Born into a middle-class Jewish family in the 1960s, Flyer enjoyed a typical American childhood until he had his first spiritual experience at the age of twelve. "I connected to a 'Luminous Web' that I recognized as the Ultimate Reality beyond that which we see and feel with our senses. The experience was truly 'trance-ending' -- ending the trance of separation. I was left awestruck and feeling connected to something larger than myself -- in fact, connected to everything." Rather than retreating from the material world after such an "other-worldly" experience, he writes that he "ran TOWARD the world. I was fueled by the desire to embody the Love I had received from those transcendent experiences and be that Love in the world -- to bring the two worlds I have been experiencing together as one."

Richard's experiments in "connecting the Transcendent with the Immanent" or "bringing Heaven to Earth" extend well beyond Sri Lanka's villages -- including when he found himself stuck in a confrontation of drug dealers armed with baseball bats, knives, and guns. He also founded Vecinos Unidos (Neighbors United), a non-profit initiative in a high-poverty and high-crime community of 50,000 people in San Diego, and subsequently led San Diego Food Bank, one of the county's largest nonprofit social service agencies. Overcoming his own prejudice and negative feelings about "the business world", he even started his family business in the medical industry in Reno, Nevada, where he parallelly engages in creating in local symbiotic networks by customizing his learnings from Sri Lanka -- a developing country, for an "overdeveloped" western city context.

In addition to Dr. Ari, many teachers have graced his journey, including a Vietnam war Veteran in San Diego who taught him about Christianity and service; an Aztec medicine woman in Mexico who taught him what Love and Service in action are; a Tibetan Buddhist Rinpoche who taught him meditation; his wife Marta, who he says "has shown me what unconditional love is."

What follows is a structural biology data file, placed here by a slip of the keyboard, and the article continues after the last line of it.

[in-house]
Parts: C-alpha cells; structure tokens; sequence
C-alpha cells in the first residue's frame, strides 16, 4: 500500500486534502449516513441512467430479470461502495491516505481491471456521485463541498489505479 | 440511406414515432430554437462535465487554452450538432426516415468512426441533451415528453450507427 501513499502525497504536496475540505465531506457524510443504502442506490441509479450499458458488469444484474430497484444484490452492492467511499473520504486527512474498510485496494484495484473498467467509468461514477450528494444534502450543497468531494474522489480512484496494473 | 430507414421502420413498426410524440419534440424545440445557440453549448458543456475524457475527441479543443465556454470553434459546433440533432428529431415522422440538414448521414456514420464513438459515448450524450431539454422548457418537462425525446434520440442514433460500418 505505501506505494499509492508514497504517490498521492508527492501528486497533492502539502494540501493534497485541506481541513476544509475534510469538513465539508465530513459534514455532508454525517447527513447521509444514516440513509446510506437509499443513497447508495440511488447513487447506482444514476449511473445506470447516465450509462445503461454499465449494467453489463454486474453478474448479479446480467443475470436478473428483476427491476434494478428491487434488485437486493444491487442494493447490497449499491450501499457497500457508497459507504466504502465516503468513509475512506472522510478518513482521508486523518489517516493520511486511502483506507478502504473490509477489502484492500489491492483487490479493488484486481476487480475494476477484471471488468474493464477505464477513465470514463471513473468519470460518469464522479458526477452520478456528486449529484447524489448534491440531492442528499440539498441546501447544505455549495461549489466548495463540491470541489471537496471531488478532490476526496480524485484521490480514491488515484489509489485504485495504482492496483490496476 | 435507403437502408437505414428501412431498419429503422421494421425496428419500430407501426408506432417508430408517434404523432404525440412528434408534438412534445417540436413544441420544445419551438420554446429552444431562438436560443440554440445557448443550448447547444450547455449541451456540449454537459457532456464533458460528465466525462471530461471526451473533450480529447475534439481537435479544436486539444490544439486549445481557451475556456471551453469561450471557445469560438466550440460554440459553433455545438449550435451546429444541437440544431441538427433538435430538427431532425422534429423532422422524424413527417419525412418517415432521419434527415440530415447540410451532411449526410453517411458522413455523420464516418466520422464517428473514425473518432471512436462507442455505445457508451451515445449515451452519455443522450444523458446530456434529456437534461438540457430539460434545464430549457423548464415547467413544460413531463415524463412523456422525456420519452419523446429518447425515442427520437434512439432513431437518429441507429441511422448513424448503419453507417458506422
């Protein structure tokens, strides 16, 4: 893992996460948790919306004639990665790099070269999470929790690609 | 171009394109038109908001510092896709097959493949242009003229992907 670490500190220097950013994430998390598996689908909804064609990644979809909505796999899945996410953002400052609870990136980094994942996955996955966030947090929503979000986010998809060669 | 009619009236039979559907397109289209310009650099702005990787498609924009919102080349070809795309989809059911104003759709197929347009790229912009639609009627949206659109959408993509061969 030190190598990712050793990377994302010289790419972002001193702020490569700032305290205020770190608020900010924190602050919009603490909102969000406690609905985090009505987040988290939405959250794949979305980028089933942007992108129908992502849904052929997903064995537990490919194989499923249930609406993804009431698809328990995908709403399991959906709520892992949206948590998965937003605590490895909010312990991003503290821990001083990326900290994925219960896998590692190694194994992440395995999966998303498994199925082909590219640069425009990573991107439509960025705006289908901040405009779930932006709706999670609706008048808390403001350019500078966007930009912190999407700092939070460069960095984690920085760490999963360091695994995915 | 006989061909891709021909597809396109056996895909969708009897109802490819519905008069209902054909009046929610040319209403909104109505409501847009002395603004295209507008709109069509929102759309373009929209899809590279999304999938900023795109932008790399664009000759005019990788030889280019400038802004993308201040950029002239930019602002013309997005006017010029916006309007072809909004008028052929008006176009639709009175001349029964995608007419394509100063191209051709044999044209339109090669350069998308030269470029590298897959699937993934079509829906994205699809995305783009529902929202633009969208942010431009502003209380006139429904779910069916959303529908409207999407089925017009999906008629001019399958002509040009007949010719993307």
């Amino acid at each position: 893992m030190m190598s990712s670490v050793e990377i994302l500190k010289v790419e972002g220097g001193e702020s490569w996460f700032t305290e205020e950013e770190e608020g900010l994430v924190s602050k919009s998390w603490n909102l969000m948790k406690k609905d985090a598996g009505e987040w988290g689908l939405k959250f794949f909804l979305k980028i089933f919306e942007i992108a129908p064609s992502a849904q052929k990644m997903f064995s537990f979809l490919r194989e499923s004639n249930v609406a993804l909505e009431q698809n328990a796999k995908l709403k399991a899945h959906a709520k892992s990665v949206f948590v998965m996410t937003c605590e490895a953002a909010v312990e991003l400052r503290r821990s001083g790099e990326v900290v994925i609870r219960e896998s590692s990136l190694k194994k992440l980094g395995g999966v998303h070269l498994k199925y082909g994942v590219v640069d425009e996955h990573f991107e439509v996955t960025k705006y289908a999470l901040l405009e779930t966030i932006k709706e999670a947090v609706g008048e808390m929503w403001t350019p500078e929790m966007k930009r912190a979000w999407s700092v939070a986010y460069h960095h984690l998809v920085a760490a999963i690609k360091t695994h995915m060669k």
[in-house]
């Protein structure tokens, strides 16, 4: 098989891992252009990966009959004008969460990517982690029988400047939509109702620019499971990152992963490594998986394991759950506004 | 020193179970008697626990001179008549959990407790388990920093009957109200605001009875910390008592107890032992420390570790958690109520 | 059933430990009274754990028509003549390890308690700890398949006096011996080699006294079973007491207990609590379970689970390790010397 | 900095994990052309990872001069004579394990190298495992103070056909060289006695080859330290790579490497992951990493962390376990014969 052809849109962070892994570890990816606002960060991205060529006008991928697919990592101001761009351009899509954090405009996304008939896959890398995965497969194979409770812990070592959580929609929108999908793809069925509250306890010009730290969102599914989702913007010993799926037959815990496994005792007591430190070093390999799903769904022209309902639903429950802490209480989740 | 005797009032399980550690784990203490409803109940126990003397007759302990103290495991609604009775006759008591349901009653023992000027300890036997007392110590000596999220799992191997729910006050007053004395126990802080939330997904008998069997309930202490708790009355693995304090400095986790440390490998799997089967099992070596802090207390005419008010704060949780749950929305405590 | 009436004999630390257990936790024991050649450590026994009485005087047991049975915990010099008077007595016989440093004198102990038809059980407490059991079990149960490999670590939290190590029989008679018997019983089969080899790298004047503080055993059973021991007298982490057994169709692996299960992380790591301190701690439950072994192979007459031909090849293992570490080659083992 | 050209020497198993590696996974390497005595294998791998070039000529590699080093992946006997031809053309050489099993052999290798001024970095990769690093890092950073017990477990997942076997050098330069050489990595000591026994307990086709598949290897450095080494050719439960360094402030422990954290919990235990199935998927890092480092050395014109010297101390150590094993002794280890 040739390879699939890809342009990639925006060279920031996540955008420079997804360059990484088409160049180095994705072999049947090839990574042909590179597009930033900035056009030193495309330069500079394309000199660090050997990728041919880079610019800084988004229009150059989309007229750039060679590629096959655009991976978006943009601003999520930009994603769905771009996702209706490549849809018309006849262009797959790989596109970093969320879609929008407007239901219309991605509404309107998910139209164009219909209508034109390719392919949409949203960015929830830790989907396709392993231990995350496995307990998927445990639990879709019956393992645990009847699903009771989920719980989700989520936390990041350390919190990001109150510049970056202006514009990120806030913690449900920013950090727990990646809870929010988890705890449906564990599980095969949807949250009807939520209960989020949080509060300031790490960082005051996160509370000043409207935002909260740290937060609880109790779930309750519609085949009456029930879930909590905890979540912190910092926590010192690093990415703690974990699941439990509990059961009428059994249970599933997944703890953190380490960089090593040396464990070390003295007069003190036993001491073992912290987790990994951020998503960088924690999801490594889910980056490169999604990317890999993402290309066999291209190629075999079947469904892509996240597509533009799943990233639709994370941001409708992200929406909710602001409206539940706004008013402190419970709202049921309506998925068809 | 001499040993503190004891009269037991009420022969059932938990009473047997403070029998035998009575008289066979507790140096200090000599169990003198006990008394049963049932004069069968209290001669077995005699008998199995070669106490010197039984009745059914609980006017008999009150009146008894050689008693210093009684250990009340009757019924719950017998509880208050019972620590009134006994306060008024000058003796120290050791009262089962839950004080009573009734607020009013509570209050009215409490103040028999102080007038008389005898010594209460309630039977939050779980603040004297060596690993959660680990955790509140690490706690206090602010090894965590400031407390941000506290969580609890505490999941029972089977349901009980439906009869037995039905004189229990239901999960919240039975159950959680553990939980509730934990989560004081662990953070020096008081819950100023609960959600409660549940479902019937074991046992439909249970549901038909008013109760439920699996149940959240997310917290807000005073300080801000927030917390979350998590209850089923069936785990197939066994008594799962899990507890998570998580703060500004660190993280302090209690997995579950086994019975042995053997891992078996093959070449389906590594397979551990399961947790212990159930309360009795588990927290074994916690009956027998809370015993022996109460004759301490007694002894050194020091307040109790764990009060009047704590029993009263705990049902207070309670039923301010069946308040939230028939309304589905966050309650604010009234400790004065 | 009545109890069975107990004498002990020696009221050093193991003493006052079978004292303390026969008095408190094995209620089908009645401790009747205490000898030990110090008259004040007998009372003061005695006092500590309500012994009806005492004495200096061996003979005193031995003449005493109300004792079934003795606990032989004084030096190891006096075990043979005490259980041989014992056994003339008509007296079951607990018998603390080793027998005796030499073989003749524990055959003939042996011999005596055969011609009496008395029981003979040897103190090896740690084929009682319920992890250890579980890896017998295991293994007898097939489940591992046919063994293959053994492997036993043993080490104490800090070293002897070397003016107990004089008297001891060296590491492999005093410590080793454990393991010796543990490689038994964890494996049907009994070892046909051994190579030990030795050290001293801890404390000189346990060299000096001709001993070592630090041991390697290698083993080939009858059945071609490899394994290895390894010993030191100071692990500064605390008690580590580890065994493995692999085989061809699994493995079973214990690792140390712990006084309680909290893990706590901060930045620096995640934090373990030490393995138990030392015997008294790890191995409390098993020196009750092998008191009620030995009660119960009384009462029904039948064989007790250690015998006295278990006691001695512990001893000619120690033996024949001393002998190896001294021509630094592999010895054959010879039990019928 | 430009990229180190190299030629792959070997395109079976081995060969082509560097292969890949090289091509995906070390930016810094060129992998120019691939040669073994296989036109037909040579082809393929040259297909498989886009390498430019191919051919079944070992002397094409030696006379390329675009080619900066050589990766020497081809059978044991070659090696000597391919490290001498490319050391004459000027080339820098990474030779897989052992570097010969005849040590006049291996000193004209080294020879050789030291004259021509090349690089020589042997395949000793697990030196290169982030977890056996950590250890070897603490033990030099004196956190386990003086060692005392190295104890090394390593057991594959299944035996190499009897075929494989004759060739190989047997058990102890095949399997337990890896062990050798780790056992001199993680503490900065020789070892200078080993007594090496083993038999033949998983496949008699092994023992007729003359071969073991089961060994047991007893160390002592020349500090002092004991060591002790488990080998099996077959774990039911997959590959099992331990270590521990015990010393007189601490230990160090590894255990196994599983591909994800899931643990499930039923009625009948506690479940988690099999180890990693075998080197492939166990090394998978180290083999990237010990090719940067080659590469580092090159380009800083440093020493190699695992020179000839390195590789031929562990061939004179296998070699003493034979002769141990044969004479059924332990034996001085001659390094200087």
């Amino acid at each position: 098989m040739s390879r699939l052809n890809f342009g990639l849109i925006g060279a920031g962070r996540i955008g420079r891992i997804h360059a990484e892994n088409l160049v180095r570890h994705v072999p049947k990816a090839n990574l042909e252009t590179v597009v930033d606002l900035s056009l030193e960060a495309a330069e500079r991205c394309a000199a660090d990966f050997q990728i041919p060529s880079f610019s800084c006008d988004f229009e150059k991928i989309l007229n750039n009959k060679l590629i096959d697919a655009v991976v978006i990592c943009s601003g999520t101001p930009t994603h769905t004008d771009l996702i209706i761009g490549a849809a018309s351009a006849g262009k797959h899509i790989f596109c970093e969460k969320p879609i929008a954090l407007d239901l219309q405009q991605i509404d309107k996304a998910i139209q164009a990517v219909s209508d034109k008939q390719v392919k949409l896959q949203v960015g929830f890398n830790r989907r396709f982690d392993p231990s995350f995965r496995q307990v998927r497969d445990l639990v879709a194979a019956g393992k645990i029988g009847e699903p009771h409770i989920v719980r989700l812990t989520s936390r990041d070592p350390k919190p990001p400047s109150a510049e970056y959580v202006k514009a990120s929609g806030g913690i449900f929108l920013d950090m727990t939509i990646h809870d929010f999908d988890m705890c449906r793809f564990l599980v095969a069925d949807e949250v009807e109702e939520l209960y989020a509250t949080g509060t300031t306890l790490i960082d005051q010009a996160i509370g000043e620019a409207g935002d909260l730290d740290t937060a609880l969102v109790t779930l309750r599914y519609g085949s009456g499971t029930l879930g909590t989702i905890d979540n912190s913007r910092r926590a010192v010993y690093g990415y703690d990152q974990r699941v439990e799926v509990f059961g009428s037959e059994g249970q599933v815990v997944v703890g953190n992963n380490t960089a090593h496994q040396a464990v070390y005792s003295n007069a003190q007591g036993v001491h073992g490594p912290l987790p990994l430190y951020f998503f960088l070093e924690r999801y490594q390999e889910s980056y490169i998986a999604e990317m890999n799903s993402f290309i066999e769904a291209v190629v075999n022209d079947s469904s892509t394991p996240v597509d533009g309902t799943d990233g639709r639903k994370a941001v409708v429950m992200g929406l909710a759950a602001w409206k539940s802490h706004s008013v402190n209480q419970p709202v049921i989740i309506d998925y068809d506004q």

Richard's list of teachers would be incomplete without including nature. After high school, he worked as a Hellitack firefighter at Challis National Forest in Idaho, sometimes rappelling down from a helicopter to fight a blaze and then hiking forty miles back to the station. Years later, he would spend hours in solitude in nature, often with insights bursting forth spontaneously in the form of his poetry. Inspired by Jane Goodall, he spent several years researching pilot whales, often literally immersing himself in their society around Catalina Island. He also pursued a master's degree in biology, seeking to unravel the mystery of whale and dolphin communication.

The call will be moderated by Rick Brooks and Preeta Bansal. Rick is the co-founder of the Little Free Library project, a movement that has spawned 60,000 registered Little Free Libraries in all U.S. states and over 80 other countries. Preeta is an Awakin Calls anchor and has  served for more than 25 years in some of the most senior posts in the public and private sectors including the White House and the U.S. Supreme Court.    

Join us for a conversation with this visionary leader, community weaver, and student of nature.